When picking a new health insurance plan for your family, figuring out which doctors and hospitals are in a company’s network shouldn’t be guesswork. Companies should keep their web sites up to date. That’s not asking too much.
If you’re being treated for an illness such as cancer, or you’re in the last trimester of a pregnancy, and your insurance company drops your hospital from its network plan, your care should not be interrupted. You should be able to continue treatment at the network rate for a while. That, too, is not too much to ask.
And if you need a specialist — for anything from a broken leg to a heart condition — there should be one available in your network. Unless you really live in the sticks, you shouldn’t have to drive very far to get care. That seems obvious.
You might think all three of these basic rules and services are standard for health insurance coverage, but they are not in Illinois. To put them in place, we urge the passage of the Network Adequacy and Transparency Act proposed by Democratic Rep. Greg Harris of Chicago.
The bill, which has strong bipartisan support, also would require insurance companies to provide customers with 60 days notice in most cases when they drop a doctor or hospital from their network.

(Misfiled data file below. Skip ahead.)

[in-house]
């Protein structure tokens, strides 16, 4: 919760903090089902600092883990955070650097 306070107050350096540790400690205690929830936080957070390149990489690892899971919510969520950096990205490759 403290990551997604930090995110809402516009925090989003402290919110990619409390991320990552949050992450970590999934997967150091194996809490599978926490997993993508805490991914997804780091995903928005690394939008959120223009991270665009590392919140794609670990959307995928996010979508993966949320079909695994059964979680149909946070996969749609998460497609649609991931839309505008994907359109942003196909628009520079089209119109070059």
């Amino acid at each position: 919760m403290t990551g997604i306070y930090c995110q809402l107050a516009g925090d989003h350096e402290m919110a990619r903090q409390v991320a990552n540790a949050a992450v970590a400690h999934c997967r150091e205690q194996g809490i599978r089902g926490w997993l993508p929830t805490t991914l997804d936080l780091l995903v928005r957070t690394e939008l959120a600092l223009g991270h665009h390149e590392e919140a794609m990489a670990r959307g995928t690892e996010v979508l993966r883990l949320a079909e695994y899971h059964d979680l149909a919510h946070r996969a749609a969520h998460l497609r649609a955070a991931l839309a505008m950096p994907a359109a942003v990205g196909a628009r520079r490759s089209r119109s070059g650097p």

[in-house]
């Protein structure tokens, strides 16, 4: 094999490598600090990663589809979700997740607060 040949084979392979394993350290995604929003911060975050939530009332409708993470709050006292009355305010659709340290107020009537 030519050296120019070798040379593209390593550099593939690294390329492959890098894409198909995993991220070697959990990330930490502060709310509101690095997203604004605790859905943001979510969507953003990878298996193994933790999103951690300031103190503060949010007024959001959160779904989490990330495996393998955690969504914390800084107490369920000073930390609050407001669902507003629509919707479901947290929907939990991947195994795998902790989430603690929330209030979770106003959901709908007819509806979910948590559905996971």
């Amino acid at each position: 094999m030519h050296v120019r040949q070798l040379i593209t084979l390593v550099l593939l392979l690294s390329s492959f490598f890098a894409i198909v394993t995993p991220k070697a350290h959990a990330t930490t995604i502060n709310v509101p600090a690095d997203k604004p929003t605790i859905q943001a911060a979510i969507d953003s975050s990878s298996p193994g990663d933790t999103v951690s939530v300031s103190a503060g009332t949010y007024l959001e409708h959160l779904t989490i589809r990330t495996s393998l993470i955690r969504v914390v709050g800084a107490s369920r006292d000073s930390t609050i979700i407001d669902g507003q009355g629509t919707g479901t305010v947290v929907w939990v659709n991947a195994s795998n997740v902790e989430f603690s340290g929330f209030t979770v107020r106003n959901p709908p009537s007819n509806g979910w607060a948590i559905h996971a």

Too often, customers find out their insurance company has dropped a provider when they call their doctor’s office to make an appointment or when the bill arrives.
“I’m going to have to either stay with my doctor at the out-of-network rates or I’m going to have to find another doctor,” Dr. Thomas M. Anderson, president of the Illinois State Medical Society, said of the stressful choice customers face. “Those are hard choices to make on the fly, especially if you’re in the middle of an intense situation of care.”
Under the bill, people fighting life-threatening illnesses, and women nearing the end of their pregnancies, would have flexibility to continue their care for 90 days at network rates in most cases when their doctors or providers are dropped.
“There have been no protections for consumers in these situations,” Harris. “They had a choice of continuing with their old provider and paying out-of-pocket rates as opposed to an in-network rate. Or, they’d have to start over with a new provider if they can find a new provider in the network that would take them.”
People shouldn’t have to suddenly sacrifice care when they are at the most vulnerable points of their lives. We’re talking about minimum guidelines for a vital service — health care.
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